A tiff over the use of Tax Increment Financing dollars, and the city’s overall property taxes, lasted late into the evening Monday at the Missoula City Council meeting.
The debate was spurred in part by council member Jesse Ramos, who distributed a press release Friday asking people to come forward with their tales of Missoula’s tax burden overwhelming their incomes, and being “taxed out of Missoula.” The request came as the city considers raising property taxes by 3.85 percent and dipping into the Tax Increment Financing — or TIF — district funds to add an additional $750,000 to the $58 million budget.
“I think the TIF funds are totally out of control,” said Jerry Ballas, a former city council member and retired architect. “I’m taxed enough already … and am thinking of moving somewhere else.”
He said in 2012, he paid $3,181 in taxes and last year that increased to $4,276, a 34 percent increase. The proposed property tax increase this year would add about $40 to the tax bill of the median priced home in Missoula, which is $268,000.
“We are taxed too much money. I’m voting no on every single bond issue that’s coming up this year,” Ballas added.
Renee Mitchell, also a former council member, echoed his sentiments. She noted that she’s on a fixed income too, and is considering looking for a job in October to pay for the ever-increasing cost of living.
“Do I look like an ATM machine?” she asked the city council. “Do your job. Control expenses, use money wisely and don’t come asking for more every time you have a big finance item on your wish list.”
The problem arose about two weeks ago, when due to a variety of circumstances, the value of a “mill” actually decreased in Missoula. That surprised city staff and council members, who had anticipated the apparent construction boom would create an increase in the value of a mill. To offset the drop in value, city officials made a one-time request to the Missoula Redevelopment Agency, which manages the funds in the city’s six TIF districts.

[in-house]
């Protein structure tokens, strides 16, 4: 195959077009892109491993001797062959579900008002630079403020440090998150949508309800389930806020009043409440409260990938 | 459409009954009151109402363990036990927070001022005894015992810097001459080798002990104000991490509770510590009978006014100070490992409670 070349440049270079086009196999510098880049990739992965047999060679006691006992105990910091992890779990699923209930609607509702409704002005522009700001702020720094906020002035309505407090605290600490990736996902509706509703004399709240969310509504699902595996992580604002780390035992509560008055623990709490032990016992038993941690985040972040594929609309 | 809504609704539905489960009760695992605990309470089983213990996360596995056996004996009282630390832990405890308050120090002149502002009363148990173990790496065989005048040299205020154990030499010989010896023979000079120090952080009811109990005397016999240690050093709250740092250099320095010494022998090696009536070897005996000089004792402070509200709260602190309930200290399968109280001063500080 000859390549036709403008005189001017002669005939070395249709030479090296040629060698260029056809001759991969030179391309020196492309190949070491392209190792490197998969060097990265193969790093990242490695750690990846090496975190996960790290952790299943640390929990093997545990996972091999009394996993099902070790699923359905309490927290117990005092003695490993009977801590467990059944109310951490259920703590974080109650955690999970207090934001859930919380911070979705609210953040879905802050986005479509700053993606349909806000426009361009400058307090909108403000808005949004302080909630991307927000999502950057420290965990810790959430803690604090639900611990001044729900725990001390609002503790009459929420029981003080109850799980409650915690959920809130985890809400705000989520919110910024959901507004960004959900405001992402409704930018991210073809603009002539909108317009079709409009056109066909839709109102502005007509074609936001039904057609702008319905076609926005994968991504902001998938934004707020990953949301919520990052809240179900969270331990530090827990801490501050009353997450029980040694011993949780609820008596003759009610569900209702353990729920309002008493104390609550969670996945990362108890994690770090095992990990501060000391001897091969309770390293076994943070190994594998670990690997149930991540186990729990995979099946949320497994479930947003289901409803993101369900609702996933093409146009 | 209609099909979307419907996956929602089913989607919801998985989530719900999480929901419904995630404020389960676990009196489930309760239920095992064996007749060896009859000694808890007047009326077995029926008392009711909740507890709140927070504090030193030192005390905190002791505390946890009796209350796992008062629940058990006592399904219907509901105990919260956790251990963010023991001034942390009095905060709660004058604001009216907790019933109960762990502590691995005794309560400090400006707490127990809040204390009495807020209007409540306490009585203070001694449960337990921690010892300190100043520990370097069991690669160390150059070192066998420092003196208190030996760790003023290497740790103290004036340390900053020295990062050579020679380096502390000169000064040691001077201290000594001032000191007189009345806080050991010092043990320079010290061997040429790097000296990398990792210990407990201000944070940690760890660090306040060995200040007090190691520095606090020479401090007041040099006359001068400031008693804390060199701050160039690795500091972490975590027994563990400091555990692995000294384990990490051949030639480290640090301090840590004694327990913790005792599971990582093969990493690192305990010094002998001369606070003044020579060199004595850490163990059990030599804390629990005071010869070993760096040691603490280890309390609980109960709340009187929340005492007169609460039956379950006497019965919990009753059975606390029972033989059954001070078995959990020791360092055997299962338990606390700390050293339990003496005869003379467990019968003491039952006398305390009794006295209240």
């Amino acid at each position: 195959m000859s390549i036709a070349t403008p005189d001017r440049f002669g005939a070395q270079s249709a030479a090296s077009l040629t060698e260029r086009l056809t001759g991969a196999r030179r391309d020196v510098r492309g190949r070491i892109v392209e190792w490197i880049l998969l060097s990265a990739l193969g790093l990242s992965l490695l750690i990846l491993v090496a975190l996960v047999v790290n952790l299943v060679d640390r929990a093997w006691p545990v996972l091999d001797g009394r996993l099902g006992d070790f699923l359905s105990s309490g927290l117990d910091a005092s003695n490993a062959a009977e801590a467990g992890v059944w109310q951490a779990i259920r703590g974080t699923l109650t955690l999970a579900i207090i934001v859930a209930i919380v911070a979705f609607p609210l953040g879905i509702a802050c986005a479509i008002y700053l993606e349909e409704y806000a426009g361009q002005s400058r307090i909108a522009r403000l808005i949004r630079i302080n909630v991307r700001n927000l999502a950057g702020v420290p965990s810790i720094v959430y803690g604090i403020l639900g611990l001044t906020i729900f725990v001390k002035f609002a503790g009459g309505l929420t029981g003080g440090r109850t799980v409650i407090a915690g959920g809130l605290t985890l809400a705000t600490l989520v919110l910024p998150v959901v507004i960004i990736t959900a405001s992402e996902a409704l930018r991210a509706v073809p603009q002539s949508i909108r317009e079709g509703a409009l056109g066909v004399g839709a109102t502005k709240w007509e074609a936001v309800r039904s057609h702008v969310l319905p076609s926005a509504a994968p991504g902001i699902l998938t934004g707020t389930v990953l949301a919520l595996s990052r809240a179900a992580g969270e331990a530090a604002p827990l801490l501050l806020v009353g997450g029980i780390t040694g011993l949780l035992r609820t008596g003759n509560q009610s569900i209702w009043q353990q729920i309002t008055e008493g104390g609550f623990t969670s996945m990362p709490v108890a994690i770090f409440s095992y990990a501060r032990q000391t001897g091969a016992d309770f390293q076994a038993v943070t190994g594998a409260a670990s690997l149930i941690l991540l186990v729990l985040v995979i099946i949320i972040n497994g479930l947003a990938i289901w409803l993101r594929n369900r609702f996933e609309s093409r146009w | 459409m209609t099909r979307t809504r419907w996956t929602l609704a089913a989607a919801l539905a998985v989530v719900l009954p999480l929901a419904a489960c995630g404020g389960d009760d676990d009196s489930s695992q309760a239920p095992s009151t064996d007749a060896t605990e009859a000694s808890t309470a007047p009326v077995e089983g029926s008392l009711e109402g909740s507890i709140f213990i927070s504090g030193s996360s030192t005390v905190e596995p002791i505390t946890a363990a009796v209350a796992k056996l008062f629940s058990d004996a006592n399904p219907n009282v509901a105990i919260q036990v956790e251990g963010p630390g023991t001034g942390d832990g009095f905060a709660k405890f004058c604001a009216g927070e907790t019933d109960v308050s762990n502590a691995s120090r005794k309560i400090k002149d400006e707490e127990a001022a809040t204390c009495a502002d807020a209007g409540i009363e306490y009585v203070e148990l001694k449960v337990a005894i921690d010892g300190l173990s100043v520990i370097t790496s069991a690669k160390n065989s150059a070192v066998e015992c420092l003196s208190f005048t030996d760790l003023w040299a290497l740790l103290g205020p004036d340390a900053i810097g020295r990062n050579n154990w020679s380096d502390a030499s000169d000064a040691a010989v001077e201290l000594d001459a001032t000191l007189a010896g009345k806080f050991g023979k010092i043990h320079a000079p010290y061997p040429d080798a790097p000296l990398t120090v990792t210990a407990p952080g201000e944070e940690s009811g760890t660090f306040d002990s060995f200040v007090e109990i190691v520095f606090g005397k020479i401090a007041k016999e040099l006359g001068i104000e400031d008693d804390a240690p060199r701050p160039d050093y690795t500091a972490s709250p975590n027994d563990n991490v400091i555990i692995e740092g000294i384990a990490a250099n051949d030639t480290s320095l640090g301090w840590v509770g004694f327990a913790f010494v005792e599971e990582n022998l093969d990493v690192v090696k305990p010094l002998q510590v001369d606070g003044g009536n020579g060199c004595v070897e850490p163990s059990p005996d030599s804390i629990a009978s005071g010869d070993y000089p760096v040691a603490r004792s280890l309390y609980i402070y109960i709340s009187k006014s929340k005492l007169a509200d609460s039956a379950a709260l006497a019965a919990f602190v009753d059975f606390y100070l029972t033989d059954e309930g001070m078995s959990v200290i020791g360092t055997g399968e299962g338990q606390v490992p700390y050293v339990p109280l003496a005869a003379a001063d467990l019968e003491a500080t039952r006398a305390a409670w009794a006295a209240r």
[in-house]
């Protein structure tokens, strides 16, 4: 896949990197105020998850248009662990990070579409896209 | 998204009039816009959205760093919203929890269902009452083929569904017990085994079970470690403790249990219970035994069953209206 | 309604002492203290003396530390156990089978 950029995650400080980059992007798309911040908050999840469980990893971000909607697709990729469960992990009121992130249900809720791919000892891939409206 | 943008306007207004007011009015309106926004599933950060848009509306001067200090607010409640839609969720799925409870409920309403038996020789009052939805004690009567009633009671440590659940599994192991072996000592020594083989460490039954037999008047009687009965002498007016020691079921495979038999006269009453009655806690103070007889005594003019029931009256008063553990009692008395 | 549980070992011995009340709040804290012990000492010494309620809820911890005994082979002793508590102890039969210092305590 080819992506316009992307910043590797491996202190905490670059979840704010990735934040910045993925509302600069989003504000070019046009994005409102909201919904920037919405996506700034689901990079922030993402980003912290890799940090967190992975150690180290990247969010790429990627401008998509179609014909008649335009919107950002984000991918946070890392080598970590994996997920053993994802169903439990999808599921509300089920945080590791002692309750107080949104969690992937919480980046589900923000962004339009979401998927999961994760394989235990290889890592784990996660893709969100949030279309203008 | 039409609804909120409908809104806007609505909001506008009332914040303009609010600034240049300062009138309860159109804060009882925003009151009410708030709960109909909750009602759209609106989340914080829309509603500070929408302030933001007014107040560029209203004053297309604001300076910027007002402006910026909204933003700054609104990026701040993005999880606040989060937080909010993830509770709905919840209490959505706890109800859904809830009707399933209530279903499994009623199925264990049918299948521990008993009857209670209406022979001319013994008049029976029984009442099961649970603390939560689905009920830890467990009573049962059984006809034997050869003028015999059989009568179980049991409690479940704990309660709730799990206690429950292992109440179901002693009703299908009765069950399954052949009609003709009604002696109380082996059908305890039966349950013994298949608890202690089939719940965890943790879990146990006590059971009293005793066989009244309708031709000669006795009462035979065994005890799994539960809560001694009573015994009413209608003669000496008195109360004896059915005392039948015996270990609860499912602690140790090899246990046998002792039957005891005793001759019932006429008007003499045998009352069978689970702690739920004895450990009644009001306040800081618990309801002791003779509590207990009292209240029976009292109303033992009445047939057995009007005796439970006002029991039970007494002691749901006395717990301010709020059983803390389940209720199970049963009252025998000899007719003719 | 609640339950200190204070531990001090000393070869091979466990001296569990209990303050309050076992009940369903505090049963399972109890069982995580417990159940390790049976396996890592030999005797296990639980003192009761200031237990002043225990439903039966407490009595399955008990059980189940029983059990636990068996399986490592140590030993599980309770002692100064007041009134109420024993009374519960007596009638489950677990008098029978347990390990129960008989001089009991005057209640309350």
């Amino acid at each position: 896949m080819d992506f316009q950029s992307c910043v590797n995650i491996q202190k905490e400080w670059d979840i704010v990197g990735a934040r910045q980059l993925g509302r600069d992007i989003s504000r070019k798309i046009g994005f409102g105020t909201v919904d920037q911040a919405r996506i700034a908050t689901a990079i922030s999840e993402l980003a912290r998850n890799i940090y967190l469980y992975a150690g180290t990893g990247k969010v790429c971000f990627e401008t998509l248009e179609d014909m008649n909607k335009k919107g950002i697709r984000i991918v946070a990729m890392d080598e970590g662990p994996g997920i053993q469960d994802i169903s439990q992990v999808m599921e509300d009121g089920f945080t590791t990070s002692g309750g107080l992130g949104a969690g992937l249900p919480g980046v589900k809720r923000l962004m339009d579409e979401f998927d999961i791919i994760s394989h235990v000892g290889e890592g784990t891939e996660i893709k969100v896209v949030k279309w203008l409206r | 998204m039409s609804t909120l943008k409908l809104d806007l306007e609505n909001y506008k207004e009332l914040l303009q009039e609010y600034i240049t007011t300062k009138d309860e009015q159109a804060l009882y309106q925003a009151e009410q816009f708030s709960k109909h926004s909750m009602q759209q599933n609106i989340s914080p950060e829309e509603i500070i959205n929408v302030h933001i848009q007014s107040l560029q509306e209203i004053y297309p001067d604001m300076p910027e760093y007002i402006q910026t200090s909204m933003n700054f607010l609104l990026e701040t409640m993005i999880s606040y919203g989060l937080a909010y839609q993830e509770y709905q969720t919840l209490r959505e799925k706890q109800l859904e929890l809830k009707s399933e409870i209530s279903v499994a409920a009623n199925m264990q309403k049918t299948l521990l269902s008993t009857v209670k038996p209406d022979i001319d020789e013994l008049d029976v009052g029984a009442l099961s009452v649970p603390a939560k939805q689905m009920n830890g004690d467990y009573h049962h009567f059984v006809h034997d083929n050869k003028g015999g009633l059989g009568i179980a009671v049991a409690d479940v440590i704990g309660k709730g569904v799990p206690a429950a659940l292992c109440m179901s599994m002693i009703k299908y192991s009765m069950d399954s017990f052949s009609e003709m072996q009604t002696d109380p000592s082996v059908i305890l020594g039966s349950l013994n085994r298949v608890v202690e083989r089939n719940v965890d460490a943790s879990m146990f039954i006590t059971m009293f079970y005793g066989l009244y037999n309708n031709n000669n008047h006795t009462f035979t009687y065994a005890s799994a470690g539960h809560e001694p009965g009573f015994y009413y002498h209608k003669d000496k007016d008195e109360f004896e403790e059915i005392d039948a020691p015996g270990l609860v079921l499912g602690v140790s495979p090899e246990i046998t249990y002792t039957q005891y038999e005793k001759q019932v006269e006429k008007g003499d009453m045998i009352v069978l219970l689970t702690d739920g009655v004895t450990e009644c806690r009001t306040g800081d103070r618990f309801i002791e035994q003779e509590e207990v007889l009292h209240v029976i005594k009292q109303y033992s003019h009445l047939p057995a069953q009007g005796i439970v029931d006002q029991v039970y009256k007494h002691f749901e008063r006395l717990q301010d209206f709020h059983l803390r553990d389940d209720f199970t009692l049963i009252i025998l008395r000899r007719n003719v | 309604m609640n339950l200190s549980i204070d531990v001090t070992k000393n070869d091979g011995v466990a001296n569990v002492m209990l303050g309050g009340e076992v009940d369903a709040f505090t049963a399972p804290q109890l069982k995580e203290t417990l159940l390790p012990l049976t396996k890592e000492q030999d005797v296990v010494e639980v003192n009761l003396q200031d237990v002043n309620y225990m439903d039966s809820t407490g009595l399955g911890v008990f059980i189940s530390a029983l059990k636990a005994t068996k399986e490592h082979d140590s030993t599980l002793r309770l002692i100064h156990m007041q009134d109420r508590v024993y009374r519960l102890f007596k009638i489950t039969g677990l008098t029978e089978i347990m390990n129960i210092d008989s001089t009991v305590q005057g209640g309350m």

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The TIF district funds are created when an area is designated as “blighted.” The baseline taxes in the district are noted and still distributed for citywide operations. But any increases in the taxes within the TIF district is put into a special fund and typically used only for projects within the district. The idea is that the TIF money will act as an incentive for increased development within the district, reinvigorating what previously had been a blighted area.
Many of the council members said that while they understand the concerns, the city’s budget is complicated and some noted that they appreciated being able to dip into the TIF fund this year.
Council member Stacie Anderson added that putting the blame for the city’s budget woes this year squarely on having the six TIF districts is misguided, and doesn’t tell the whole story of how they got into this situation. Lowered assessments to railroads, telecommunications, some air carriers and pipeline businesses also had an impact, as well as projects that only were partially finished — and so partially taxed — at the beginning of the year also played a role.
She added that there is “plenty of evidence to show revitalization of the town takes years to do” and they’re only starting to realize the value of the investment in the TIF districts.
“Plenty of cities’ downtowns are not viable and are dying and their property values are going down,” Anderson said. “So I don’t appreciate the narrative that it is one or the other.”
City council member John DiBari also noted that while people complained about their tax increases, they didn’t mention that the value of their homes also had increased. In particular, last year the state tacked on what might have been the first tax hike for many property owners in six years.
Ramos said he has some ideas on how the city may be able to lower this year’s budget, and plans to bring those thoughts to the Wednesday Committee of the Whole meeting, where creating the final budget will be discussed again. He noted that the TIF districts pulled in $8 million last year, and he’d like to pull more out of the fund this year to hire an additional police officer, on top of the two new ones already in the city’s Fiscal Year 2019 budget.
“We need to separate our needs from our wants,” Ramos said.